AP Test Dates from Collegeboard

May 14th, 2013

Extra! Extra! Read all about it!! AP TEST DATES FROM COLLEGEBOARD.COM 

AP Test have started and we wanted to post all the AP test dates for everyone to see! These dates are posted on collegeboard.com. We are in the 2nd week of AP testing, so we wish good luck to all the students taking exams. 

May 6-10 and

May 13-17, 2013

 Exam Dates

Week 1

Test Date Morning (8 AM) Afternoon (12 PM)
May 6
AP Chemistry
AP Environmental Science
AP Psychology
May 7
AP Computer Science A
AP Spanish Language
AP Art History
May 8
AP Calculus AB
AP Calculus BC
AP Chinese Language and Culture
May 9
AP English Literature and
AP Japanese Language and Culture
AP Latin
May 10
AP English Language and
AP Statistics

Studio Art: Last day for your school to submit digital portfolios and to gather 2-D Design and Drawing students for the physical portfolio assembly. Students should have forwarded their completed digital portfolios to their teachers well before this date.

Week 2

Test Date Morning (8 AM) Afternoon (12 PM)
May 13
AP Biology
AP Music Theory
AP Physics B
AP Physics C: Mechanics

Special Exam time.
AP Physics C: Electricity and Magnetism
is the only exam given at 2:00 pm.

May 14
AP United States Government and Politics AP Comparative Government and Politics
AP French Language and Culture
May 15
AP German Language and Culture
AP United States History
AP European History
May 16
AP Macroeconomics
AP World History
AP Italian Language and Culture
AP Microeconomics
May 17
AP Human Geography
AP Spanish Literature and Culture

May 22-24, 2013

Late-testing dates.

June 15, 2013

AP Services must receive written requests to change college score report recipients, and to withhold or cancel scores for the current year’s exam administration, by this date.


AP scores are released to designated colleges, students and their high schools

Free AP Diagnostic Test

March 14th, 2013


Have you ever wondered what it would be like to get a 5 on an AP test? Well now is your chance!! We are offering free AP Diagnostic Tests and the first one is only 10 DAYS AWAY!

March 24th (Sunday) and April 20th (Saturday) are the two times that we will be offering the exams for all subjects.

If you would like to sign up please contact samantha@studyhut.com or call 1-310-546-2408.

For those of you that don’t know, AP stands for Advanced Placement – a program in the United States created by the College Board offering college-level curriculum and examinations to high school students. American colleges often grant placement and course credit to students who obtain high scores above a certain number on the examinations. The AP curriculum for the various subjects is created for the College Board by a panel of experts and college-level educators in each subject. For a high school course to have the AP designation, the course must be audited by the College Board to ascertain it satisfies the AP curriculum.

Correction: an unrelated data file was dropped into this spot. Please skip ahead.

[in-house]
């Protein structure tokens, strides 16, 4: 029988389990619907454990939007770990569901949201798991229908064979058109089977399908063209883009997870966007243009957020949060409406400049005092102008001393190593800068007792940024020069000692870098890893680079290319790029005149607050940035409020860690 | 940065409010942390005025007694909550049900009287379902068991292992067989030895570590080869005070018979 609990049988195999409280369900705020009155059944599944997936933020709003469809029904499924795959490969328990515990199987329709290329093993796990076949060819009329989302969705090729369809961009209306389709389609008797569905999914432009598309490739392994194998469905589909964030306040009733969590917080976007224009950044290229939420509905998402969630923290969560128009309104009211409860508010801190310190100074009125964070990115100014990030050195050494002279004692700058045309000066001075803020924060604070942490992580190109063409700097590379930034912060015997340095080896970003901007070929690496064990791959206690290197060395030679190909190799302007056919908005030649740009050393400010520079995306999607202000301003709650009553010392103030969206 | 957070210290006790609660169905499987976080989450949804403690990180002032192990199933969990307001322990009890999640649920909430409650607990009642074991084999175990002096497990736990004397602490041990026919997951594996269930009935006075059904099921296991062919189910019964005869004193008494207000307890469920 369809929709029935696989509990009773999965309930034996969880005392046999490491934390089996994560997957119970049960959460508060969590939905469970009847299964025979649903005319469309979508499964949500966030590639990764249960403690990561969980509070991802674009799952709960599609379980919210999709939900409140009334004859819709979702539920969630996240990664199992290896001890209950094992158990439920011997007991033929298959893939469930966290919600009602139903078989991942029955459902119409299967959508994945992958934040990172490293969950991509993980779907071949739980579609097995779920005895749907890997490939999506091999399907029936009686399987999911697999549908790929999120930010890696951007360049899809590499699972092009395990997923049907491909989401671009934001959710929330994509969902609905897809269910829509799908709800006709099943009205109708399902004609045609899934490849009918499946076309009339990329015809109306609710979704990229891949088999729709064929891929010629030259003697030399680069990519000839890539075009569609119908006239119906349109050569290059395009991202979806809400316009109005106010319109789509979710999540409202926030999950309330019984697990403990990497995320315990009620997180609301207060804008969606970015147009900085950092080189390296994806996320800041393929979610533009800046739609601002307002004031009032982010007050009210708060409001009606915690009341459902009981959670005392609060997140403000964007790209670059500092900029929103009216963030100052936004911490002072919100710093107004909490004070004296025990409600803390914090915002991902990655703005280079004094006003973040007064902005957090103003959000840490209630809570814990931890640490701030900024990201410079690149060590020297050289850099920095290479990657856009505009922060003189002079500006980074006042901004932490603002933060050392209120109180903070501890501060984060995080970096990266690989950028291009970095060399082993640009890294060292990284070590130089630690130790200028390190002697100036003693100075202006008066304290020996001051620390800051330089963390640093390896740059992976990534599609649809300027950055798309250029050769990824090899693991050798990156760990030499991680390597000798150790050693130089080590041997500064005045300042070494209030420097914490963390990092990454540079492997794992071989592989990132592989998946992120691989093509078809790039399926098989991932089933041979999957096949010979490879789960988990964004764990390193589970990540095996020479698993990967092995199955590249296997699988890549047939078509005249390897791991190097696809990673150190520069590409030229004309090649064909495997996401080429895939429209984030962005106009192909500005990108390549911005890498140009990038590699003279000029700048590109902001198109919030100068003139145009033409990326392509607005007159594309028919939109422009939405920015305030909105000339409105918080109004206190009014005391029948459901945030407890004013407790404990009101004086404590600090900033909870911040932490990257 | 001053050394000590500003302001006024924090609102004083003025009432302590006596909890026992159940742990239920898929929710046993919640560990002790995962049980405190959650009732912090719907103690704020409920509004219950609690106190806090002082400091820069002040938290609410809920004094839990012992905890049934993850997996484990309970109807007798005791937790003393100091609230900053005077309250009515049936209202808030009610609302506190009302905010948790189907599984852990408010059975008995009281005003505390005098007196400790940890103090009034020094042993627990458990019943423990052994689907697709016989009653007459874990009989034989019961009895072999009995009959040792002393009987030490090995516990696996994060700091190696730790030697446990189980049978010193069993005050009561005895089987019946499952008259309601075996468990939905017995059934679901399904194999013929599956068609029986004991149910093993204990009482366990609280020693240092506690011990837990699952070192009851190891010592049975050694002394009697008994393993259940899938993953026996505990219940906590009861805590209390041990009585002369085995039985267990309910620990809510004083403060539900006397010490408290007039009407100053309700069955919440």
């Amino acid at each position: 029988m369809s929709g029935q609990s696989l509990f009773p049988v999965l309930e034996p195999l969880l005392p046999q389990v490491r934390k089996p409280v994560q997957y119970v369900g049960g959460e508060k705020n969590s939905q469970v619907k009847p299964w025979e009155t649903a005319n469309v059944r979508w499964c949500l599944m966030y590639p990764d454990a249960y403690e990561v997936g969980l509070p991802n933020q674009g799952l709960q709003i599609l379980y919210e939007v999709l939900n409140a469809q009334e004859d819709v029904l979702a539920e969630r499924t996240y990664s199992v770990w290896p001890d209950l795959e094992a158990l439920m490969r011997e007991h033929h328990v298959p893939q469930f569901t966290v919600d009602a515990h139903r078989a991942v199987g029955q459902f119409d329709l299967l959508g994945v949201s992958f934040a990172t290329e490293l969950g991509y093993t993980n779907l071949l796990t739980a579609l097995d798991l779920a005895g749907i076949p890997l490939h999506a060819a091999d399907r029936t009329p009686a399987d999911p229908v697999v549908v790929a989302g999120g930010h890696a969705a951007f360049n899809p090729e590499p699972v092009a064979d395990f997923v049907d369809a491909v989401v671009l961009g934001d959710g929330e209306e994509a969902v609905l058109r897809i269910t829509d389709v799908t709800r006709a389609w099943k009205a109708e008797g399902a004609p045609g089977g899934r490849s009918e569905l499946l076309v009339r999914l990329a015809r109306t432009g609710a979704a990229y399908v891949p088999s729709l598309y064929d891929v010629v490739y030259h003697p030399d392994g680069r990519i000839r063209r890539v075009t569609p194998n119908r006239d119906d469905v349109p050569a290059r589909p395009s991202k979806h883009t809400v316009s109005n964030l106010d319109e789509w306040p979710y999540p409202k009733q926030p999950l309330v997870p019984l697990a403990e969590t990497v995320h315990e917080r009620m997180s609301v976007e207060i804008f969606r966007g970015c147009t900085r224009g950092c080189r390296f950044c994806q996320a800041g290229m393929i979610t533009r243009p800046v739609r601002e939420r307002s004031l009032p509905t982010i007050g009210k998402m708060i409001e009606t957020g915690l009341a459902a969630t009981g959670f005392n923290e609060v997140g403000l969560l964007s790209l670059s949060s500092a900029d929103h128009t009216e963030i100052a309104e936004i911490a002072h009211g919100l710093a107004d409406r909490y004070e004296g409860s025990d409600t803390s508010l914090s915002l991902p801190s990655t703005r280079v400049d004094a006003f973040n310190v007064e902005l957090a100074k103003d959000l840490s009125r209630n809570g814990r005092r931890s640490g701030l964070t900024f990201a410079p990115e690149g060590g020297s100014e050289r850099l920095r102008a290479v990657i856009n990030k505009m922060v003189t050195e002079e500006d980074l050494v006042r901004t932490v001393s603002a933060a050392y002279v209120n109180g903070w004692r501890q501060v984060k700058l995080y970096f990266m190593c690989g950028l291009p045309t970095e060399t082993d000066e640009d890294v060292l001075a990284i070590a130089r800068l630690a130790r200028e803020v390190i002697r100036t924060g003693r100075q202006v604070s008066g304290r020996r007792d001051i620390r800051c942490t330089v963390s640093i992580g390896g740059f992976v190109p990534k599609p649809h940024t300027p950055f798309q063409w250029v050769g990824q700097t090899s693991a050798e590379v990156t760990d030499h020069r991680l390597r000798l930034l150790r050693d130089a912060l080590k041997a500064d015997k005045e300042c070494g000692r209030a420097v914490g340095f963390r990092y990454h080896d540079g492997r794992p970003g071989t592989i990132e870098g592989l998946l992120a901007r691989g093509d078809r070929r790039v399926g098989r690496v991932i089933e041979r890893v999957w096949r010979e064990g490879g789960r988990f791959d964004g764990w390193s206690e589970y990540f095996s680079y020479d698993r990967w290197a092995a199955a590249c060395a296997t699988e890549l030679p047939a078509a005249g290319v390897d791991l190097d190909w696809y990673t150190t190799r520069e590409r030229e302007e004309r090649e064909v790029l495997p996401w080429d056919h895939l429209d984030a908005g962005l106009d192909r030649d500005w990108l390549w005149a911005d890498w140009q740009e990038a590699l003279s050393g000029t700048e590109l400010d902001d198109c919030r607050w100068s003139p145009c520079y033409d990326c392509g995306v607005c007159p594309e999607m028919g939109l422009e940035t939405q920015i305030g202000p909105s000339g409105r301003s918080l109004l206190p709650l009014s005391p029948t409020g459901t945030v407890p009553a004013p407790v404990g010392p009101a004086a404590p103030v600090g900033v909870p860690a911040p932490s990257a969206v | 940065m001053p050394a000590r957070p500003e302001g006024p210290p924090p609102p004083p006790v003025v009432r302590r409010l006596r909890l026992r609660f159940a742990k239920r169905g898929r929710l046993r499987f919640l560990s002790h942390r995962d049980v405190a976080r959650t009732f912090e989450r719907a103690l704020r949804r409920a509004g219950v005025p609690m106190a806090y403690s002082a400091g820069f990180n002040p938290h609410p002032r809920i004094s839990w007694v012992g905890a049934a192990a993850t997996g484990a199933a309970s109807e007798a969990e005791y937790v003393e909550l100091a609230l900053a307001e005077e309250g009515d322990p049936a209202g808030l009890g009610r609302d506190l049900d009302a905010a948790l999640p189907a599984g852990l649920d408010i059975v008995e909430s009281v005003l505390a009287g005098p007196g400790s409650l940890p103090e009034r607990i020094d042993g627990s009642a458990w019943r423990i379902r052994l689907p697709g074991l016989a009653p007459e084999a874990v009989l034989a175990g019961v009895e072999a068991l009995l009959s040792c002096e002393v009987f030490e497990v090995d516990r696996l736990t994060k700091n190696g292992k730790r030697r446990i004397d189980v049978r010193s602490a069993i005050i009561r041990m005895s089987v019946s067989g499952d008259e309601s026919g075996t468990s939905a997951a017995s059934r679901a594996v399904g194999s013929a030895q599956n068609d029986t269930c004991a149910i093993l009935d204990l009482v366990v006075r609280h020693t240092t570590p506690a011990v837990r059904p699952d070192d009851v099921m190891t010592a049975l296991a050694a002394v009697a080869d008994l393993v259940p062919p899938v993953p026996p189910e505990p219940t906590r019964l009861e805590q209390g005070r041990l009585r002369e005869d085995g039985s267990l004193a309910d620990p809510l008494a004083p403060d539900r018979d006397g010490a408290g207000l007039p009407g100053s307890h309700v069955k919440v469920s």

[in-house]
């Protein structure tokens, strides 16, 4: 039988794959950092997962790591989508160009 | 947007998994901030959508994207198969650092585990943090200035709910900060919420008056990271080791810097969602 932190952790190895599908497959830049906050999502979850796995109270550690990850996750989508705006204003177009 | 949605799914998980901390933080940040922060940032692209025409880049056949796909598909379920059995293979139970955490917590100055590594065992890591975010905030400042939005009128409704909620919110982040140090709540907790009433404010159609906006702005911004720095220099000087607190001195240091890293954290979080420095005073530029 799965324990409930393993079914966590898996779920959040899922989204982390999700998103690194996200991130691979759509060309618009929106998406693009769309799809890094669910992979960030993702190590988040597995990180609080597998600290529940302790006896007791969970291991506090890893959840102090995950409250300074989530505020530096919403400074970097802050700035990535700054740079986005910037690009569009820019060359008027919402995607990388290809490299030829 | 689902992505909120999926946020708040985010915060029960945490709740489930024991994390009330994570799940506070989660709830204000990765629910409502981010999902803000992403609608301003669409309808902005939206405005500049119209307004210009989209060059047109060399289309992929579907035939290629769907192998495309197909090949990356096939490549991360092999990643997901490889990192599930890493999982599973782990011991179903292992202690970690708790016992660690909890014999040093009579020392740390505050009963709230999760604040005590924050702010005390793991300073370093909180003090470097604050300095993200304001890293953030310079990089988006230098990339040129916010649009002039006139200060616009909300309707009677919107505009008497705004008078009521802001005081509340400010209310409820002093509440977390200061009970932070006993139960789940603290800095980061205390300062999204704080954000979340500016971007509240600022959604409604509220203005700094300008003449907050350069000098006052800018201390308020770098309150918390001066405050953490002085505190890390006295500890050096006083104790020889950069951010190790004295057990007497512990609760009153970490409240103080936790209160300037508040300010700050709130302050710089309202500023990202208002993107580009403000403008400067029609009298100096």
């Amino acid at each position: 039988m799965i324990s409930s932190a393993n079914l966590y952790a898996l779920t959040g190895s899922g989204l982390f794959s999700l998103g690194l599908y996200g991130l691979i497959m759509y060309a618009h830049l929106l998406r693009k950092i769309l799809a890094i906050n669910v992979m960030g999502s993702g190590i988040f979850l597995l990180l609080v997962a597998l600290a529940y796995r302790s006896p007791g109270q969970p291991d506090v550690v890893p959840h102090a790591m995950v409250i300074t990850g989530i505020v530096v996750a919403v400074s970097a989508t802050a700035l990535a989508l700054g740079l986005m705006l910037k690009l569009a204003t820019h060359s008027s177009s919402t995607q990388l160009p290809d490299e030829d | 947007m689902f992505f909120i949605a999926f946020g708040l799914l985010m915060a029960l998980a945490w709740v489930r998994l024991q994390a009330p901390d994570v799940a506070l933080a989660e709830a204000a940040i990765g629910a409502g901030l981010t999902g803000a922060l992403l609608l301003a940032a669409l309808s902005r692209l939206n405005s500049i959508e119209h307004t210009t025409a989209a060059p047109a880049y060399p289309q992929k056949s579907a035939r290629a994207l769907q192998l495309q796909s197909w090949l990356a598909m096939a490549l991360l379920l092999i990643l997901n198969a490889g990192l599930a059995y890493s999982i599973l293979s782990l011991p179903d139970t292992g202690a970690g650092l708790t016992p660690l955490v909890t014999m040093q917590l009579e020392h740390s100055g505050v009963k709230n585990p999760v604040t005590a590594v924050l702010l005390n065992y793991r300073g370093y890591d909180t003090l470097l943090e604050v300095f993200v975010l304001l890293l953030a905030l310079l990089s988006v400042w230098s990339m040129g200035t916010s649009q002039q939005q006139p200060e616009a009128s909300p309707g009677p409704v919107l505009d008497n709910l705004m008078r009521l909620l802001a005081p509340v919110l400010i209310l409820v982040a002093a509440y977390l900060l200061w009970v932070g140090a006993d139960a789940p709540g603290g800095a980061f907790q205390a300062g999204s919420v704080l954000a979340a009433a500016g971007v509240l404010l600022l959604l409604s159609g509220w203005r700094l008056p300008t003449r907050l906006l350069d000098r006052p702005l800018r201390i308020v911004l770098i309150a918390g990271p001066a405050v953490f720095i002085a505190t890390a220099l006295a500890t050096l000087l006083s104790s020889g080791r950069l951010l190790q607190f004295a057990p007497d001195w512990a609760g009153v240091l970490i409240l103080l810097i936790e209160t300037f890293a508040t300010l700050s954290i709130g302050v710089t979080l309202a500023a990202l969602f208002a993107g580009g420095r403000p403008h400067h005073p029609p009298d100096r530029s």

Some colleges use AP test scores to exempt students from introductory coursework. Each college’s policy is different, but most require a minimum score of 3 or 4 to receive college credit. Typically this appears as a “CR” grade on the college transcript, although some colleges and universities will award an A grade for a 5 score.

Grading the AP exam is a long and complicated process. The multiple choice component of the exam is scored by computer, while the free response and essay portions are scored by trained Readers at the AP Reading each June. The scores on various components are weighted and combined into a raw Composite Score. The Chief Reader for each exam then decides on the grade cutoffs for that year’s exam, which determine how the Composite Scores are converted into the final grades. During the process a number of reviews and statistical analyses are performed to ensure that the grading is reliable. The overall goal is for the grades to reflect an absolute scale of performance which can be compared from year to year.